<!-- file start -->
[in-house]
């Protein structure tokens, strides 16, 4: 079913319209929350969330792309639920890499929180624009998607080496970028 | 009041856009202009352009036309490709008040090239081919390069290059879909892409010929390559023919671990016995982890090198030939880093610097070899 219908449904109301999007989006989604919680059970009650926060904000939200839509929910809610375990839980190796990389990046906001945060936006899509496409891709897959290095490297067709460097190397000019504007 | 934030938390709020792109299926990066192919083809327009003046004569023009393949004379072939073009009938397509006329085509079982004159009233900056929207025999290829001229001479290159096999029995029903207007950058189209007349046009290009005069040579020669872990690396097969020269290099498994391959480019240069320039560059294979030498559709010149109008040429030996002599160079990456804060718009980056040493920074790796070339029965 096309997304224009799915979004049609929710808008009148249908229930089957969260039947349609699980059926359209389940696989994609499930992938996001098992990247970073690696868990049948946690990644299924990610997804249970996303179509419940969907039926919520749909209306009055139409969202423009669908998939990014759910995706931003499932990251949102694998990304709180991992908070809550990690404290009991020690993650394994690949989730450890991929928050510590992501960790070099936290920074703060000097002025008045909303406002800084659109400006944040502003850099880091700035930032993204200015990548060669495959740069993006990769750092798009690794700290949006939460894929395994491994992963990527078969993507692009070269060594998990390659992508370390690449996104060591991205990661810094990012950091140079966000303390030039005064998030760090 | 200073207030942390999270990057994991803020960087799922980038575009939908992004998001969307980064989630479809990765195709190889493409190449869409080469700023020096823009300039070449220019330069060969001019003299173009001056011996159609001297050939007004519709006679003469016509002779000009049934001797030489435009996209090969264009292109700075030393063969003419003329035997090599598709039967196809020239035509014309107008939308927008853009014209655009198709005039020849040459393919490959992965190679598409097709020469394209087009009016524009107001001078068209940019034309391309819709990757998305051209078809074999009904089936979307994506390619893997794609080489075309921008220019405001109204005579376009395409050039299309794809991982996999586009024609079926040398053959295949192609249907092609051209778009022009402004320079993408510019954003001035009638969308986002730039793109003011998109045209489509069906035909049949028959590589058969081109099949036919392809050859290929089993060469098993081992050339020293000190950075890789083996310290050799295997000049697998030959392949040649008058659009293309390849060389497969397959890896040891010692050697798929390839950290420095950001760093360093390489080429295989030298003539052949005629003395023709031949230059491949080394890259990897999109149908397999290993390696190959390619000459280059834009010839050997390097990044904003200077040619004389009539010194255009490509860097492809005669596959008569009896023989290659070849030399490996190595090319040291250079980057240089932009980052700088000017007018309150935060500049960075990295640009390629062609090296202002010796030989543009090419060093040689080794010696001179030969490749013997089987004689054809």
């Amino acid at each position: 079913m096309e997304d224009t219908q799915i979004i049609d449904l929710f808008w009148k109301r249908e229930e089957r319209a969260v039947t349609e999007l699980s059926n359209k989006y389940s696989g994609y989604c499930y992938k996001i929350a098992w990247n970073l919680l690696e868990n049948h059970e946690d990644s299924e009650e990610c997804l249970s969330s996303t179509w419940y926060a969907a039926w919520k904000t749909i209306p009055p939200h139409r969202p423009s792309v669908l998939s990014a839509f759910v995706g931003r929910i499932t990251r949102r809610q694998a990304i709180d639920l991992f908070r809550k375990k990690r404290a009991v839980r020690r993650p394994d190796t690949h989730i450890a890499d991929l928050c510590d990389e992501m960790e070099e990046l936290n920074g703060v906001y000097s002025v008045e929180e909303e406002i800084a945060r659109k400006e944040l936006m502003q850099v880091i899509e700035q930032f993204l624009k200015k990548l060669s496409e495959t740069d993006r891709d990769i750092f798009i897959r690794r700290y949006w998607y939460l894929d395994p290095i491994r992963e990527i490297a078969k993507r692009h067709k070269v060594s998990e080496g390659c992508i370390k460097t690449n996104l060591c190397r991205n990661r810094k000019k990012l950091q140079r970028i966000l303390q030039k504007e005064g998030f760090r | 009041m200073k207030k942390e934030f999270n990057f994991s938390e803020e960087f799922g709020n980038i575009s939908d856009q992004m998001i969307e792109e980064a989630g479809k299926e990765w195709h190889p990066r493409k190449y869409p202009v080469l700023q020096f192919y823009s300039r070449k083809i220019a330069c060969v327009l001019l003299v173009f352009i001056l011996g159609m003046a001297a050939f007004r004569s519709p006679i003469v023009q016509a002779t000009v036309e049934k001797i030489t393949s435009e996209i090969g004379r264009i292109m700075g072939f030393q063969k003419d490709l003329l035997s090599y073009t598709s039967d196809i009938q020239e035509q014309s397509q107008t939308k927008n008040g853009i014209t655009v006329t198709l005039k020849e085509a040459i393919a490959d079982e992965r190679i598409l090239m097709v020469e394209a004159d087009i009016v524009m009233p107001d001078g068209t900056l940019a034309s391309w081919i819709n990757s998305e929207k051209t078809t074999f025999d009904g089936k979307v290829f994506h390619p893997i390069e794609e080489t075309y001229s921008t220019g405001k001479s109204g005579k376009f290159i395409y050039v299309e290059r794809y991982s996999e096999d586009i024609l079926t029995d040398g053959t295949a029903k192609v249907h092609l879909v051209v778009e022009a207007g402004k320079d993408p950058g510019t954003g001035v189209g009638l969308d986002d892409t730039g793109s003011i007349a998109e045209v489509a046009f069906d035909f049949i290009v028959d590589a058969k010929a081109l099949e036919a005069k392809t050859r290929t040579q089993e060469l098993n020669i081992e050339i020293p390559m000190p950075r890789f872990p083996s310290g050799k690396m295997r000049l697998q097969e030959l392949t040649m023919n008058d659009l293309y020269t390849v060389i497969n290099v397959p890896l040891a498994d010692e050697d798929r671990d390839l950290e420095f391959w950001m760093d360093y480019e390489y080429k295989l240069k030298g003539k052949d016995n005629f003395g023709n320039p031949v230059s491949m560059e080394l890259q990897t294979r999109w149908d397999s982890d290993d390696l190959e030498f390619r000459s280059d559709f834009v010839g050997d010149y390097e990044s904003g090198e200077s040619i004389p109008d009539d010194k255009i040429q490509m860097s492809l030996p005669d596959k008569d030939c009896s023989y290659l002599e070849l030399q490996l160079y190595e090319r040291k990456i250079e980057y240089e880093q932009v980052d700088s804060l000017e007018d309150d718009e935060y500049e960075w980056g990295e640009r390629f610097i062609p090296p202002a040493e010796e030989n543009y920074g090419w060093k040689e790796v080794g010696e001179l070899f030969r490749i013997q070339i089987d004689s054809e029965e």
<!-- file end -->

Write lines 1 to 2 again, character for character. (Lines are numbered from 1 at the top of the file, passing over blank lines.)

[in-house]
């Protein structure tokens, strides 16, 4: 079913319209929350969330792309639920890499929180624009998607080496970028 | 009041856009202009352009036309490709008040090239081919390069290059879909892409010929390559023919671990016995982890090198030939880093610097070899 219908449904109301999007989006989604919680059970009650926060904000939200839509929910809610375990839980190796990389990046906001945060936006899509496409891709897959290095490297067709460097190397000019504007 | 934030938390709020792109299926990066192919083809327009003046004569023009393949004379072939073009009938397509006329085509079982004159009233900056929207025999290829001229001479290159096999029995029903207007950058189209007349046009290009005069040579020669872990690396097969020269290099498994391959480019240069320039560059294979030498559709010149109008040429030996002599160079990456804060718009980056040493920074790796070339029965 096309997304224009799915979004049609929710808008009148249908229930089957969260039947349609699980059926359209389940696989994609499930992938996001098992990247970073690696868990049948946690990644299924990610997804249970996303179509419940969907039926919520749909209306009055139409969202423009669908998939990014759910995706931003499932990251949102694998990304709180991992908070809550990690404290009991020690993650394994690949989730450890991929928050510590992501960790070099936290920074703060000097002025008045909303406002800084659109400006944040502003850099880091700035930032993204200015990548060669495959740069993006990769750092798009690794700290949006939460894929395994491994992963990527078969993507692009070269060594998990390659992508370390690449996104060591991205990661810094990012950091140079966000303390030039005064998030760090 | 200073207030942390999270990057994991803020960087799922980038575009939908992004998001969307980064989630479809990765195709190889493409190449869409080469700023020096823009300039070449220019330069060969001019003299173009001056011996159609001297050939007004519709006679003469016509002779000009049934001797030489435009996209090969264009292109700075030393063969003419003329035997090599598709039967196809020239035509014309107008939308927008853009014209655009198709005039020849040459393919490959992965190679598409097709020469394209087009009016524009107001001078068209940019034309391309819709990757998305051209078809074999009904089936979307994506390619893997794609080489075309921008220019405001109204005579376009395409050039299309794809991982996999586009024609079926040398053959295949192609249907092609051209778009022009402004320079993408510019954003001035009638969308986002730039793109003011998109045209489509069906035909049949028959590589058969081109099949036919392809050859290929089993060469098993081992050339020293000190950075890789083996310290050799295997000049697998030959392949040649008058659009293309390849060389497969397959890896040891010692050697798929390839950290420095950001760093360093390489080429295989030298003539052949005629003395023709031949230059491949080394890259990897999109149908397999290993390696190959390619000459280059834009010839050997390097990044904003200077040619004389009539010194255009490509860097492809005669596959008569009896023989290659070849030399490996190595090319040291250079980057240089932009980052700088000017007018309150935060500049960075990295640009390629062609090296202002010796030989543009090419060093040689080794010696001179030969490749013997089987004689054809």